Tuesday, 31 July 2012

Cornwall & Devon

You All Right?,
A few items to cover before we start the Cornwall/Devon pictorial tour.

The Mark Elliott pic - my newest pub glass!  I had decided to quit getting glasses because I am running out of room to store them but then I saw this Strongbow embossed archer and thought, maaaaaybe I can fit one more into the cupboard.  Strongbow is a cider which I inadvertently tried once, found out it was cider, and have vowed never to drink again.  But how can I turn down a glass like this?  Sorry for the poor pic but the archer is rockin' awesome.

This week's "Dan Stine extreme self restraint in the face of surmounting adversity moment of the week" moment was the local grocery store not carrying broad noodles.  I made stroganoff one night and we ended eating it on farfalle (bow tie pasta for the cooking newbs) because the store didn't have any wide and short noodles.  They only carried the skinny and long noodles - c'mon Brits you can do better.

The Better Halves Club met again last week.  This time we met at the huge Markeaton Park since school is finally out for us with kids.  Kind of an (ironic) funny meeting since the two new members with kids didn't show up.  We did have four full members, two adorable half members (Tracey - no more hair cuts for Andrew please), and two three-quarter members (KJ and KK) show up.  We walked the jam packed park (kid's pool and activity areas were especially crowded) for a while then ate and finished off our meeting with whippy flakes which are soft serve (whippy) ice cream in a cone with a Cadbury flake topping the sugar high.  They haven't figured out how to make chocolate whippy yet so you can only get vanilla.  Hopefully they will "discover" chocolate whippy soon so we can enjoy it.  JK Brits - someday y'all will catch up.  It was about 80 degrees that day which meant every little kid in Derby was in the pool.  Not sure how many people were at the park but I would guess 500.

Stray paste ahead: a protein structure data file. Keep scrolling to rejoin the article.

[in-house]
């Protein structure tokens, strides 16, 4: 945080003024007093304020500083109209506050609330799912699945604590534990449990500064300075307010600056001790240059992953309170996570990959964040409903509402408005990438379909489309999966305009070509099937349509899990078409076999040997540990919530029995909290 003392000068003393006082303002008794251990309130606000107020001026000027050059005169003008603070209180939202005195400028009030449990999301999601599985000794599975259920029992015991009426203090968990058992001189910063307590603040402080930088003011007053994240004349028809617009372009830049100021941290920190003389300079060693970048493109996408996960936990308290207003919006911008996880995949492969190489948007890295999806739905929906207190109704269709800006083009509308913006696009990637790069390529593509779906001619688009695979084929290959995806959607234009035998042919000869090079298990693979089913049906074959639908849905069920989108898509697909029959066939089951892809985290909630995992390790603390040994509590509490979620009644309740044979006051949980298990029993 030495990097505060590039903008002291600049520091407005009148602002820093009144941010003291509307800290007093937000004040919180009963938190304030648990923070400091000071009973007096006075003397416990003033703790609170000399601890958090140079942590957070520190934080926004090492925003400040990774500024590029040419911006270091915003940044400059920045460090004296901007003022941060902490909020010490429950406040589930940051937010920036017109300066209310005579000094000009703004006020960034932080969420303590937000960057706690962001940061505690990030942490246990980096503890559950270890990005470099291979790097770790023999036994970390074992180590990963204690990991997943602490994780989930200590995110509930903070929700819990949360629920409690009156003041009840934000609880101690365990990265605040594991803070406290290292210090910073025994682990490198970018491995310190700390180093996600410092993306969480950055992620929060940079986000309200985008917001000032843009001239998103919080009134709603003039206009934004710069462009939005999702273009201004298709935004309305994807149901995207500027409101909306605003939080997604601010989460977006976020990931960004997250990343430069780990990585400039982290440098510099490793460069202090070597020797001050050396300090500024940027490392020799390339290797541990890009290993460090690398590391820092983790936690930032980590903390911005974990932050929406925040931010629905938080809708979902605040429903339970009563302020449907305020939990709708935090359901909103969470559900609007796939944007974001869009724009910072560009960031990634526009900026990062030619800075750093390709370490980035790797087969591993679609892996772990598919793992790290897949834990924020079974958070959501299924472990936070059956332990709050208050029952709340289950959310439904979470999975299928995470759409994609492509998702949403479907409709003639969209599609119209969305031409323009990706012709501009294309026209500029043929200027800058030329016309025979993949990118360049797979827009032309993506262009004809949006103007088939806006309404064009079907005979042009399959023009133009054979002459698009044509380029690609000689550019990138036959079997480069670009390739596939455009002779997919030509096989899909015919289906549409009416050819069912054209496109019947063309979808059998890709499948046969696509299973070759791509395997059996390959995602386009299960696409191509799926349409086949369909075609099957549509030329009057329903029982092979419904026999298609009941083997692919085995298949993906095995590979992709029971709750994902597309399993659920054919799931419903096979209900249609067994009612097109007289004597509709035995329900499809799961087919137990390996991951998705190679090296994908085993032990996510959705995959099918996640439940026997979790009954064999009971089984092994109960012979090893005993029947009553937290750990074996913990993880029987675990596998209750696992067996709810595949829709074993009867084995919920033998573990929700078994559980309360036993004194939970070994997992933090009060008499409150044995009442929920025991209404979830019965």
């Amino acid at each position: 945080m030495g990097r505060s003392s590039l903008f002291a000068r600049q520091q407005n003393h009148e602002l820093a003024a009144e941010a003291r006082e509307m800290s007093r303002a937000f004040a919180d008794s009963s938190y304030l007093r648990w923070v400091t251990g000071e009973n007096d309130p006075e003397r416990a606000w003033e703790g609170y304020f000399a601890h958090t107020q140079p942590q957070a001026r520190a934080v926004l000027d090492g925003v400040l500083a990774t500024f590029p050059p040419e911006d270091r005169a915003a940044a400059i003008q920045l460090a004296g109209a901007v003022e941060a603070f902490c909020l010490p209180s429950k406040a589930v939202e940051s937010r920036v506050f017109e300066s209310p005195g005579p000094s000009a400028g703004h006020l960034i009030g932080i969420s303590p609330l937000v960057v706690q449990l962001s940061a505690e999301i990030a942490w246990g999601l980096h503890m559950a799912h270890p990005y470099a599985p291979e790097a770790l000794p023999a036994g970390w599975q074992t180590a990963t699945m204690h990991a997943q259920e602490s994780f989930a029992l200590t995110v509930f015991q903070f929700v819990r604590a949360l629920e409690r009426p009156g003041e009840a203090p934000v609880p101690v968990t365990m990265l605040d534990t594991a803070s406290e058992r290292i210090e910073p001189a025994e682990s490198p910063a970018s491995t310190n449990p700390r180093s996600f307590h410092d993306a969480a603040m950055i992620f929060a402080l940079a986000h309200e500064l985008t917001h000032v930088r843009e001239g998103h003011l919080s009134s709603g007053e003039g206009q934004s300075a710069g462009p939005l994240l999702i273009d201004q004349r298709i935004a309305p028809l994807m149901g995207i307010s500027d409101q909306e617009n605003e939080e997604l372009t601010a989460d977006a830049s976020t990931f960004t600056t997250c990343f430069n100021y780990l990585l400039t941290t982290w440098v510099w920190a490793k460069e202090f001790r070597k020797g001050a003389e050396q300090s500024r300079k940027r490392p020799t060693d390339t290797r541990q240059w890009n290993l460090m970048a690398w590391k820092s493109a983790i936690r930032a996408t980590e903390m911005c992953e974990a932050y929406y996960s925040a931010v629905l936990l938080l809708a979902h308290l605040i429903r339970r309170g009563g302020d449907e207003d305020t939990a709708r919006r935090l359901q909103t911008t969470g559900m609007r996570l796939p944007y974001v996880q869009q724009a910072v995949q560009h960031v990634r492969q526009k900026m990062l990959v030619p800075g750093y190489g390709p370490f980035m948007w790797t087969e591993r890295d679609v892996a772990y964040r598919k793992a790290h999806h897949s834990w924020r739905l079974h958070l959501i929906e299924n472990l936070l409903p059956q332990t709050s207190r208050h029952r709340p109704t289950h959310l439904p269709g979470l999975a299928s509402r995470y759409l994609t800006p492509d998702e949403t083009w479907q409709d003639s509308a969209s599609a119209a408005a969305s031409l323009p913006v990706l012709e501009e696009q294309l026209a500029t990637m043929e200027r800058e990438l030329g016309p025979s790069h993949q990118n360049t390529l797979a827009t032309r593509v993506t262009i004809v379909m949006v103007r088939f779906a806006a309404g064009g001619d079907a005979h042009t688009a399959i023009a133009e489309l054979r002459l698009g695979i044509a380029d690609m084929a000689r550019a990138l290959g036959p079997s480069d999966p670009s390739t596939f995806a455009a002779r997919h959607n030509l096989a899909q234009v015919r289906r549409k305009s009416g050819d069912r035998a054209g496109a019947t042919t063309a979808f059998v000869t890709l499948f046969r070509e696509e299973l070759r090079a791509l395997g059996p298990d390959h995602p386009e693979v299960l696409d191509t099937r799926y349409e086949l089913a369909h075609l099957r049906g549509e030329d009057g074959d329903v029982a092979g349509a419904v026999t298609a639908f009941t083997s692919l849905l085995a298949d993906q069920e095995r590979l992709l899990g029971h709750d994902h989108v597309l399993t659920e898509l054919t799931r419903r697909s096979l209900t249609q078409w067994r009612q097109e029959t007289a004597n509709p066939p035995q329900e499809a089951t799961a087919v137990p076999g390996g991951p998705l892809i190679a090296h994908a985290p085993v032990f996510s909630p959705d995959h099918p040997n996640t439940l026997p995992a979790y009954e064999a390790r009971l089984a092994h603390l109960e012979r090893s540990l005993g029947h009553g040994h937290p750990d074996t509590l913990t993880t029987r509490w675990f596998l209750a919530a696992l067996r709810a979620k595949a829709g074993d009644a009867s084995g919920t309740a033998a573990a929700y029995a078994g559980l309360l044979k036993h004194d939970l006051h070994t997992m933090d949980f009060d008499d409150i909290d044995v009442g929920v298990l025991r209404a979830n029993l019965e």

Now onto our weekend.  Lori arrived back from her weeks long US stint on Thursday morning so we piled into the car in the afternoon and motored our way to Plymouth.  I originally planned it to be a Cornwall long weekend but amended it to a Cornwall/Devon long weekend at the last minute.  I would have loved to spend a long weekend in each place but I don't see another long weekend planned going down to the area so I combined them.  We still need to fit in some long weekends in southeast England and northeast England so seeing an area twice just isn't likely with our time and vacation constraints.  Hard to believe but we have less than a year left.  Busy busy busy.

Thursday - we saw a little bad excitement on the four plus hour jaunt to Plymouth.  There was an accident on the north bound motorway (interstate for you Yanks) before we arrived near Gloucester.  We were the fourth car to pass in the south bound lanes once they re-opened the motorway so we were lucky.  It looked to be a really bad crash - one of the cars looked like a huge accordion and we had debris in two of our three lanes.  Plus there was a medivac helicopter sitting in the northbound motorway.  Scary.  Finally we arrived in Plymouth and checked into our Jurys Inn hotel which was okay.  Slight mix up in the reservation - they had us down for one person while we scheduled (and I have the paperwork to prove it) two adults plus two kids.  The room had a bed and small pull out couch which was funny.  Karl saw it and asked where Kalle was sleeping - isn't he a hoot?  They were a little cozy on it but they survived.  The hotel didn't have an on site car park so they gave us a voucher for discounted parking.  The interesting part that I haven't seen in the States yet was you could call or text a number, give them your debit card info, and your car was logged in as being paid.  They also had a pay and display ticket machine but who has ten one-pound coins in their pocket to pay for parking?